Need for quality

Need for quality

Education and civil society

The examination and university admission cut-off marks, at least in Delhi, have reached absurd limits. Other than in exact sciences none can score 100 per cent. In my time, 65-70 per cent in humanities spelt distinction. Today it is almost akin to failure with poor prospect of admission to a college or subject of choice, especially in the first or even second rounds. This is a most untidy method of ‘rationing’ effective demand for higher education to a limited supply. Many good students with high marks opt out of the rat race by seeking admission abroad.

Maybe the proposed new grading system will help rationalise student ratings but will not answer the supply and vocational bottleneck. There is a real crisis here that the Knowledge Commission should address. Speedy poverty alleviation demands high growth; but high growth will not be possible without a huge expansion in human resource development from the secondary level upwards. Quantitative expansion is not enough. Qualitative improvement is essential if India is to be competitive and innovative. Even our best colleges and universities rank poorly if at all in the world league. 

Education reform and expansion are under way – but not fast enough. Community colleges are a good innovation and many new private universities are coming up, some with elements of foreign collaboration. Alas, many fly-by-night operators, unscrupulous politicians and moneyed men, have also entered the field of educational entrepreneurship and spawned a number of dubious medical, engineering and other institutions. The idea that existing colleges of repute seek autonomy to expand and innovate and even spin off as universities has not really taken off. Land and resources are issues but in some instances academic unions have become ideological obstacles to progress.

All this must change. Nothing is more important than education which has suffered enduring neglect. Could civil society activate itself here, democratically and constructively as this concerns us all?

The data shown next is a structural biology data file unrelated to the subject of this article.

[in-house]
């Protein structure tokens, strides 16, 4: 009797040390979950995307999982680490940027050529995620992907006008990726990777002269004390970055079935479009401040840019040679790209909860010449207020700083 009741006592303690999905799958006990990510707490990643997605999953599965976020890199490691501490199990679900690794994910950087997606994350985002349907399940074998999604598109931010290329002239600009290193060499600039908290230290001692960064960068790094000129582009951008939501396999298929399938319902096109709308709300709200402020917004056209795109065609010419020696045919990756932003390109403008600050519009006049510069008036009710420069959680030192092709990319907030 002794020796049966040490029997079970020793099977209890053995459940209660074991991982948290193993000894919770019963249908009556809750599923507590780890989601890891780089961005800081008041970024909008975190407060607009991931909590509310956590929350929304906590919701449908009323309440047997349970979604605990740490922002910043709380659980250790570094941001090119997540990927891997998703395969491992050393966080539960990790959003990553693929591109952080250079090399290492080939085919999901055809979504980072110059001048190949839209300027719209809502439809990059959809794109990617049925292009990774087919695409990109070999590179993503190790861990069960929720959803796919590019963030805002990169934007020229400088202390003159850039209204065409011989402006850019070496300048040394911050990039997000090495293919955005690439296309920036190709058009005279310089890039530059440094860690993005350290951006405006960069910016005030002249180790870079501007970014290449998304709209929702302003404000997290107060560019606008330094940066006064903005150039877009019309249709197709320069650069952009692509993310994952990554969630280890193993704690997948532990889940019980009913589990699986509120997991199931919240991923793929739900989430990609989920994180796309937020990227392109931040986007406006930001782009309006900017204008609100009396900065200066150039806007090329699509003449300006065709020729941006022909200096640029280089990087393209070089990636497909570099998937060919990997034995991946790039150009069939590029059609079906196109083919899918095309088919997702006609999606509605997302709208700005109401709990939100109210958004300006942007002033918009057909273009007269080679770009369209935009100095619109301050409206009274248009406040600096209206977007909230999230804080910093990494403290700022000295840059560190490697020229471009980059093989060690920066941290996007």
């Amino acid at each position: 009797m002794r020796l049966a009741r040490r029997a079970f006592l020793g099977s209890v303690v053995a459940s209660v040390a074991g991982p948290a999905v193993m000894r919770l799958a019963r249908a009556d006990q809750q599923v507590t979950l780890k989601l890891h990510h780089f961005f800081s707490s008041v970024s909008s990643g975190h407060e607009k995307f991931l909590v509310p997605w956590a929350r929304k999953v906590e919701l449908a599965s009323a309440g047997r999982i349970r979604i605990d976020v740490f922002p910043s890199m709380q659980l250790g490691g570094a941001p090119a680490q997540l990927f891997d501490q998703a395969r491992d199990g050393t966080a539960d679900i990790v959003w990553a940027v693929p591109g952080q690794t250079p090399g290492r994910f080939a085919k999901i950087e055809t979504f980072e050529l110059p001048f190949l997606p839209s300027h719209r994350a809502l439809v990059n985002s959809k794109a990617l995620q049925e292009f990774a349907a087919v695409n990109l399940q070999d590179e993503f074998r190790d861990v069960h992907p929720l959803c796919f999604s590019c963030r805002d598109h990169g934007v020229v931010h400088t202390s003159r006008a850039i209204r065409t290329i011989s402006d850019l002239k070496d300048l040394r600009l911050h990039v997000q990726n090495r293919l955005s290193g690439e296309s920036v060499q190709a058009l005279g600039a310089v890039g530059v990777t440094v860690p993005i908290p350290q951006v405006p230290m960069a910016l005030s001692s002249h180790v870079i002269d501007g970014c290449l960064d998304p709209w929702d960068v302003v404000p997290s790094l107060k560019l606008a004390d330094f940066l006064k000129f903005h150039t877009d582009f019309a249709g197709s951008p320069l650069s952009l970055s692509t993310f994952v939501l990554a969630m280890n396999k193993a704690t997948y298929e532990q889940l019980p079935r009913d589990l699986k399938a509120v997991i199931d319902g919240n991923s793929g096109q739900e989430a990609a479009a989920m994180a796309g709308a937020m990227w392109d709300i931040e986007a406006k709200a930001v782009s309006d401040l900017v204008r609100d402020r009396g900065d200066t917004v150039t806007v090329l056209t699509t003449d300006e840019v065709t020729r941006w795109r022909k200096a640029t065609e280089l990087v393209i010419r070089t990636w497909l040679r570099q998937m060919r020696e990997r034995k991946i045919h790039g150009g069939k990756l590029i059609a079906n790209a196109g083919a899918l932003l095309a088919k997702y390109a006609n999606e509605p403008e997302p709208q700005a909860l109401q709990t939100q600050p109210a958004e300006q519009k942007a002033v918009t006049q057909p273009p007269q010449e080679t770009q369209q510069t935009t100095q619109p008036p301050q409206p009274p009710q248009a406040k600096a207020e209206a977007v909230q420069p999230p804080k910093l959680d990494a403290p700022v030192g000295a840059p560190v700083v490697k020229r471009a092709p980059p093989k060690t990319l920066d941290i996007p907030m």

Meanwhile, the ‘civil society’ continues to huff and puff and, in some instances, to tilt at the windmills. The argument that the prime minister, higher judiciary and MPs must come under an omnipotent and omnipresent Lokpal is exaggerated and does not warrant references to ‘indefinite fasts’ though what Anna Hazare is now laying down is a deadline, August 16. What the country needs is not a ‘strong’ Lokpal but an effective anti-corruption mechanism howsoever constructed.

 Extra-constitutionalism is unacceptable and would be unworkable. Such dangerous claptrap must be eschewed. Consultation, yes; but out-sourcing legislation to self-named crusaders speaks of supreme arrogance and contempt for democratic norms.

The analogy with the National Advisory Council (mark its very name) is false and to say that ‘people’ are superior to parliament is to advocate mob rule and anarchy.

Meanwhile, Ramdev stands exposed, much as Dhirendra Brahmachari, Chandraswamy and others of their ilk earlier. Now, intriguingly, an estimated Rs 300 crore worth of gold, silver and coins have been unearthed from Sai Baba’s personal living sanctum. While drawing no adverse inference, this surely calls for a credible explanation as declared wealth of this order would normally be accounted for and deposited in bank lockers.

More tragic has been the death of the young Swami Nigamanand Saraswati in the same hospital he shared with Ramdev. He allegedly succumbed after 115 days of fasting to protest unsustainable sand mining in the Ganga at Haridwar. His guru, Shivanand, however believes that he was poisoned in the hospital where he died. His parents were denied the right to conduct his last rites by the district administration as he was a sanyasi, and he was buried in a grave in the Maitri Sadan ashram near Haridwar. The case is to be sent to the CBI. Neglected while he fasted, Nigamanand has become a sad celebrity in death.

Democratic governance

The Bombay high court very recently chided Medha Patkar for fasting against a Mumbai slum redevelopment project. It said, “Let’s stop these hunger strikes and start democratic governance in the country”. Apt words.  

Another question remains. Are these so-called ‘indefinite fasts,’ ‘fasts unto death’ and ‘hunger strikes’ truly fasts or gimmickry? Dehydration sets in possibly within 10-15 days (or less) and without an intravenous saline or glucose drip, or force-feeding through tubes (as in the case of Sharmilla Irom in Manipur), none can survive. However, some political fasts have been known to have been aided by surreptitious feeding.

Nigamanand was admitted to the district hospital on April 19 and to the Himalayan Institute Trust Hospital in Dehra Dun on May 2. He was on drip in hospital though it is not clear as from which date. 

The other facet is that in some known cases, a fasting person would like to break his fast but is not allowed to do so by his followers who have a stake in his ‘cause’ or in their own pious self-glorification, which might even be better served by his death or ‘martyrdom.’  Ramdev appeared most anxious to end his fast and some of his followers were desperately looking for some gesture by the government to enable him to save face. That did not come and intervention came from Sri Sri Ravishankar, who has since spoken most sagely on the subject of protest and fasting.

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